Numerical study of fractured rock masses: Transverse isotropy vs. implicit joint-continuum models
KAUST DepartmentEnergy Resources and Petroleum Engineering Program
Ali I. Al-Naimi Petroleum Engineering Research Center (ANPERC)
Physical Science and Engineering (PSE) Division
Embargo End Date2023-06-26
Permanent link to this recordhttp://hdl.handle.net/10754/669777
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AbstractFractures prevail mechanical behavior of a rock mass and confer an overall anisotropic response. Engineering analyses in the elastic regime often use transverse isotropy to model fractured rock masses with a single fracture set. An alternative implicit joint-continuum model combines the mechanical response of the intact rock and fractures by adding their compliance matrices. It can accommodate multiple fracture sets and non-linear fracture response. While the transverse isotropic model is inadequate to model fractured rock media because of its inherent assumptions on the continuity for all stress components, the implicit joint-continuum model is verified against the exact solutions of internal stress distributions and displacement field. The analysis of strip foundations using the implicit joint continuum approach shows that the maximum settlement and tilt will take place when the fracture set strikes quasi-collinear with the strip direction (θJ ≈ ±15°) and the fracture dip angle is either βJ ≈ 40° ± 10° or βJ ≈ 140° ± 10°.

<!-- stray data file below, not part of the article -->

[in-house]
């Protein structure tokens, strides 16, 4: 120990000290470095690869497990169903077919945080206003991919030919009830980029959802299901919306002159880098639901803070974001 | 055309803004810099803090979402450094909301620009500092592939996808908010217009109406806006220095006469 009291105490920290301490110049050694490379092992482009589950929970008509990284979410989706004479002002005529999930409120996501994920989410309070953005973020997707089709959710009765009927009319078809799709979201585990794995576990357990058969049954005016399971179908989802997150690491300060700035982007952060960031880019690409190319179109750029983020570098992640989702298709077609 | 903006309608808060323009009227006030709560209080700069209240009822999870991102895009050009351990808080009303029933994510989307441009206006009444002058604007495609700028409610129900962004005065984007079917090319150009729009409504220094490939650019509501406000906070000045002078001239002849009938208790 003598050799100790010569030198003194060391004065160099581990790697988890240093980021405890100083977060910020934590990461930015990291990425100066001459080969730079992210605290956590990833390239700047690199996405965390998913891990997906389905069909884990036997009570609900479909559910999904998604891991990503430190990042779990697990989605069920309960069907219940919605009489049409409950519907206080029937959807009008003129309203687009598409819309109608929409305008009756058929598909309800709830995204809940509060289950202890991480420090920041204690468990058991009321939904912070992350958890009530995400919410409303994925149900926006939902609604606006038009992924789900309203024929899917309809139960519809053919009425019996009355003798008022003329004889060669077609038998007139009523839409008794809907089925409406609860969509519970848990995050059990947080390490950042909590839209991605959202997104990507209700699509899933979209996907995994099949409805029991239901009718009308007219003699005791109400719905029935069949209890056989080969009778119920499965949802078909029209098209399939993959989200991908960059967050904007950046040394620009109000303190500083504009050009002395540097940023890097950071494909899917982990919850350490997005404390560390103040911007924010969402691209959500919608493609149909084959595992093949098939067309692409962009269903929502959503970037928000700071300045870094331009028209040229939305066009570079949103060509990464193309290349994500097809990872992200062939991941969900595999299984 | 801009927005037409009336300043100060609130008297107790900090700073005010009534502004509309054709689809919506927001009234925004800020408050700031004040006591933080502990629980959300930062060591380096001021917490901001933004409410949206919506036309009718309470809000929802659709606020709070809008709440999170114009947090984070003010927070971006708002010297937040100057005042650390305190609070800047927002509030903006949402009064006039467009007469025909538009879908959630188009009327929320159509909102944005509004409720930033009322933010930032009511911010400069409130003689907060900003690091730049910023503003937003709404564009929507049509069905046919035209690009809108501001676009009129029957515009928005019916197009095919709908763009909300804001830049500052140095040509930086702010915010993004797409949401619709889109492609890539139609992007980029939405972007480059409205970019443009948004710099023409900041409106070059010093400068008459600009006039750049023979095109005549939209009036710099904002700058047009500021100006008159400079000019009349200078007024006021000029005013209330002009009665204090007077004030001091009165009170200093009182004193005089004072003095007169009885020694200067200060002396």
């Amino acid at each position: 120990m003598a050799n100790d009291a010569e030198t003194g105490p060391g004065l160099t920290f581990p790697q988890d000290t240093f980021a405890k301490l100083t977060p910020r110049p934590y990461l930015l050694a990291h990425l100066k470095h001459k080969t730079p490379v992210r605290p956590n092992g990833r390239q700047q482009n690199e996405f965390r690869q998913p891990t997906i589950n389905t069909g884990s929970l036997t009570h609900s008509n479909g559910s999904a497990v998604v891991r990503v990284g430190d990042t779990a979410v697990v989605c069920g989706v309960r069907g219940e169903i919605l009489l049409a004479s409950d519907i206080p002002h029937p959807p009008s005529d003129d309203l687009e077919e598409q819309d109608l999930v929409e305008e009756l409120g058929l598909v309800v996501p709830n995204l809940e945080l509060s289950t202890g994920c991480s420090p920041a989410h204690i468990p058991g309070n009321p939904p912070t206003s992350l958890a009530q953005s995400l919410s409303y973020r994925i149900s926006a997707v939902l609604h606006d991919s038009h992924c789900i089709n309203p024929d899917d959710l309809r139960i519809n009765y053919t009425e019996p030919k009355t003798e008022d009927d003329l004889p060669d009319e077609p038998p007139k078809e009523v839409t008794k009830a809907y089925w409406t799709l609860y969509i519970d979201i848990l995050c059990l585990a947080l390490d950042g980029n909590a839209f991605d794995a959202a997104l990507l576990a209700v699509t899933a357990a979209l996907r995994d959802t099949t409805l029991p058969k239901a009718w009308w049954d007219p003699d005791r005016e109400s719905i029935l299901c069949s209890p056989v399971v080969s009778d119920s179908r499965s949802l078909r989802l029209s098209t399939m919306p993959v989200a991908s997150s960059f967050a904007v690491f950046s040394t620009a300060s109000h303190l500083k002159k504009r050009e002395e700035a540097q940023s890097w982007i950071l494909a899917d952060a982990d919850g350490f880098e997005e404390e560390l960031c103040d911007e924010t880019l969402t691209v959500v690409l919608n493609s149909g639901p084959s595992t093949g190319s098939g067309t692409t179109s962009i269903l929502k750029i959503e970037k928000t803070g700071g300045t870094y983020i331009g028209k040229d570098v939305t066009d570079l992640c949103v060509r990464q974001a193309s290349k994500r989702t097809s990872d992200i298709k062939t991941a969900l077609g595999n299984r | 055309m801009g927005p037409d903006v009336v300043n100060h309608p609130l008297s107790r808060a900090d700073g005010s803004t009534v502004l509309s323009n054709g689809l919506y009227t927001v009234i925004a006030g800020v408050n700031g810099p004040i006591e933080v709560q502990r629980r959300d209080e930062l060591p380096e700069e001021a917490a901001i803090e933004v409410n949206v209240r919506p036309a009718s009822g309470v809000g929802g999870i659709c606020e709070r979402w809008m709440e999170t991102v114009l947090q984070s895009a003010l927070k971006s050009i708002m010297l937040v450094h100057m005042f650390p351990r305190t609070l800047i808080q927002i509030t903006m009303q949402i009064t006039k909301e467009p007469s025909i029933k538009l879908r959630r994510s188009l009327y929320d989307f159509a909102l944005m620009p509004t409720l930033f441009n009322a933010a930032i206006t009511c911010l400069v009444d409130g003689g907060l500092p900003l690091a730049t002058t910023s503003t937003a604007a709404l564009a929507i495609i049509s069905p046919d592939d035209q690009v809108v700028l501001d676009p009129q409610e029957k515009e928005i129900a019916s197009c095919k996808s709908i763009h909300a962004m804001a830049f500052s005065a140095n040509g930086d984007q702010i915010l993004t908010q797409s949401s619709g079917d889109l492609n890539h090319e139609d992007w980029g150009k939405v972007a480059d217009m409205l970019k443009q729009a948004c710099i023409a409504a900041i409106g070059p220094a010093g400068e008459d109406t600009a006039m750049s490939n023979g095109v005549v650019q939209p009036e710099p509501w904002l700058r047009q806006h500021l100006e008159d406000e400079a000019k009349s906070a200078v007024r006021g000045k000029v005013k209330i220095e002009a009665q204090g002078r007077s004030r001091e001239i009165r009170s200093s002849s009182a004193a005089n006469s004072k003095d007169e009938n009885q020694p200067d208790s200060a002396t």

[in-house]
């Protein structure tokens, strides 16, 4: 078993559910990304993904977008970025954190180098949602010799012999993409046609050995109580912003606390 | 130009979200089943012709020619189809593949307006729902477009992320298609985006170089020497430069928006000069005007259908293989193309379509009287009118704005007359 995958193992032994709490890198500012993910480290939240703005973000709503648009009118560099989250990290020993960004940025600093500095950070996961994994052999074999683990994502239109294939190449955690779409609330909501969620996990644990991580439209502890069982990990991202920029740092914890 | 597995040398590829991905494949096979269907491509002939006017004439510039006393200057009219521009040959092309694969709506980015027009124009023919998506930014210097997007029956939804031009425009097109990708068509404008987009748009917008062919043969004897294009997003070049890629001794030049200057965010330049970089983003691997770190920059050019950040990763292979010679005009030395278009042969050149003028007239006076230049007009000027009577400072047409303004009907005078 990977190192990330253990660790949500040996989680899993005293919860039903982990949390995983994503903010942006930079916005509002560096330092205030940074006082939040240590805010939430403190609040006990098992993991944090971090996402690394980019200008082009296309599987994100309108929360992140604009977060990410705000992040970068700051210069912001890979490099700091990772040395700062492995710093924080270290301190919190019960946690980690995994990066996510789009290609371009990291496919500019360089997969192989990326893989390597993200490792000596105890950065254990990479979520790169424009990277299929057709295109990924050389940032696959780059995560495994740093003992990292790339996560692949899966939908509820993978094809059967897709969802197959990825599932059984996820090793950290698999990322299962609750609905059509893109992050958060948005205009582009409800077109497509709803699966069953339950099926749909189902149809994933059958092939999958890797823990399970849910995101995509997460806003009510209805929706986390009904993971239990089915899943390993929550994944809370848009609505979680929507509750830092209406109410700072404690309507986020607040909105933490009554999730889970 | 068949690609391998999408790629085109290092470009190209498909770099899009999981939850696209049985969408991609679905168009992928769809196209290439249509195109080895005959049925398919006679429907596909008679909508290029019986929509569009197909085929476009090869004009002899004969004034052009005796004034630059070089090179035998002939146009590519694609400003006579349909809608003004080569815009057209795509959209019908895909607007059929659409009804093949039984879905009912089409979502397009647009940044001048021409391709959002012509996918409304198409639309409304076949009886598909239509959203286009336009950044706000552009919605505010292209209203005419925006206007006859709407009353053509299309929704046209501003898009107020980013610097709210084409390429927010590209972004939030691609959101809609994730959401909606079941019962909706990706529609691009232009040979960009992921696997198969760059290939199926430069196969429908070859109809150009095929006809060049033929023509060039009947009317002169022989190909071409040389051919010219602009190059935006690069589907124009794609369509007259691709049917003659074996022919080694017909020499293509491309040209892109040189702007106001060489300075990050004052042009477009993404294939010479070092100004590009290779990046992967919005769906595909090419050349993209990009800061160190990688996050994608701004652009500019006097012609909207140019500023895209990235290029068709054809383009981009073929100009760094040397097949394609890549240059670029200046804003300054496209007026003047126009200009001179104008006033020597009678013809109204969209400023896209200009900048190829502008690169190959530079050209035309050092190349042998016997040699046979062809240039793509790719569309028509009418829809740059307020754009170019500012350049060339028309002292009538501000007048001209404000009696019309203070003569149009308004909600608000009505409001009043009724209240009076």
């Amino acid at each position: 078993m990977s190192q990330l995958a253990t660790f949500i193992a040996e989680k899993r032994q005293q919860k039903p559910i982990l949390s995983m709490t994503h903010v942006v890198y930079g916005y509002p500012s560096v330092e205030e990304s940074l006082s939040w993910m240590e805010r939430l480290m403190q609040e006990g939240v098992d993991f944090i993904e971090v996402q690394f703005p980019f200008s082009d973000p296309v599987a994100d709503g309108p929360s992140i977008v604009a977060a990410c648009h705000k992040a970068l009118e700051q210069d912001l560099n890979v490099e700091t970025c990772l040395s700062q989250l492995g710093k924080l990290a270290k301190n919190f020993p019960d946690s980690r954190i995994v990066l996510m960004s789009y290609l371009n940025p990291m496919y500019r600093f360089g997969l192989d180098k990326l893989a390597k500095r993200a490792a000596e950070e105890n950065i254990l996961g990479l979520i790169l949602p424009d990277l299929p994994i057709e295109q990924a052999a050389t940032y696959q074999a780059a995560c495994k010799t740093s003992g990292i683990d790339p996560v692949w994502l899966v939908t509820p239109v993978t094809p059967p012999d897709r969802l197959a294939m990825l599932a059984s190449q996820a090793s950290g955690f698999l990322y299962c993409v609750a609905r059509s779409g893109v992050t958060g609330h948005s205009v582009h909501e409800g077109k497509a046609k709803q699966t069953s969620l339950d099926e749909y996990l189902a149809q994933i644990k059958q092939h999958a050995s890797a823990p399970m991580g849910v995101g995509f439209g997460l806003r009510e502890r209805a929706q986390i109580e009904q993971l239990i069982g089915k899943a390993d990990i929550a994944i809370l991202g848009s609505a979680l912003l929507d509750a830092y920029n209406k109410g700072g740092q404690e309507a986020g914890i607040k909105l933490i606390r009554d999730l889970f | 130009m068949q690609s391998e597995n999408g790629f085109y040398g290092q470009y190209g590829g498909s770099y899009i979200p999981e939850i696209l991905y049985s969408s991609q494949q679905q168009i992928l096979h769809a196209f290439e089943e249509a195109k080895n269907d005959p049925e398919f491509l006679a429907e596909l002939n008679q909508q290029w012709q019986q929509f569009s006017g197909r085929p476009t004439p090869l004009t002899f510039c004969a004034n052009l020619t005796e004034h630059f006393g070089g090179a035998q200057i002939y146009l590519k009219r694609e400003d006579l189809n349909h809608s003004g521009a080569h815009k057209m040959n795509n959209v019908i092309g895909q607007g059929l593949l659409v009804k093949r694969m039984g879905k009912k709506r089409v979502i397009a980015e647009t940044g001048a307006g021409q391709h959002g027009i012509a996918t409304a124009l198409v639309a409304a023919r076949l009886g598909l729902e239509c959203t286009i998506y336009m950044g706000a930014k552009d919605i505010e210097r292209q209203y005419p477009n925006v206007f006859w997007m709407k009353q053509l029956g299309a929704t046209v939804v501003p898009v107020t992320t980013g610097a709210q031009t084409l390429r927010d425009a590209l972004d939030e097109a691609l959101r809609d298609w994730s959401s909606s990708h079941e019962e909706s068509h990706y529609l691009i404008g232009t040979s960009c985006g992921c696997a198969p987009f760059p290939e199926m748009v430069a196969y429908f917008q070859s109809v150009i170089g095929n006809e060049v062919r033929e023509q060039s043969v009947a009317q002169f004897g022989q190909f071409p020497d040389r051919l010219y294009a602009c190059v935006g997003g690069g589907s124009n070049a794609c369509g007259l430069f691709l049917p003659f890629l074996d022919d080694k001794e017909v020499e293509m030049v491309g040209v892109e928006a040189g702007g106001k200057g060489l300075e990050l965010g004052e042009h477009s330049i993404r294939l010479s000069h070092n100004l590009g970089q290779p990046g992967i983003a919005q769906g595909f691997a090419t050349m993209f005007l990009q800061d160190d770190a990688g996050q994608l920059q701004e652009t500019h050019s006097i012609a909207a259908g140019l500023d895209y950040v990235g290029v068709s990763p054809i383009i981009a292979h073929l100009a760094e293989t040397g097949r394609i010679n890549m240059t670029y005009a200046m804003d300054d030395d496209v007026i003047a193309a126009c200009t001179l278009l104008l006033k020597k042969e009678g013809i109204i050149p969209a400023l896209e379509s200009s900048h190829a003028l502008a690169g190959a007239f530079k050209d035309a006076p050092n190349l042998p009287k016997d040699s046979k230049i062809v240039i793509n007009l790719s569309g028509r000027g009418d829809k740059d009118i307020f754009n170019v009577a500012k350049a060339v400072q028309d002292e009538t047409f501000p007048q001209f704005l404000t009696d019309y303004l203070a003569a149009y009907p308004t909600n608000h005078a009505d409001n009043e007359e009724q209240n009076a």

CitationShin, H., & Santamarina, J. C. (2021). Numerical study of fractured rock masses: Transverse isotropy vs. implicit joint-continuum models. Computers and Geotechnics, 138, 104317. doi:10.1016/j.compgeo.2021.104317
SponsorsThis research was supported by Research Funds from the National Research Foundation of Korea (KNRF-2019004419) and the KAUST endowment. G. Abelskamp edited the manuscript.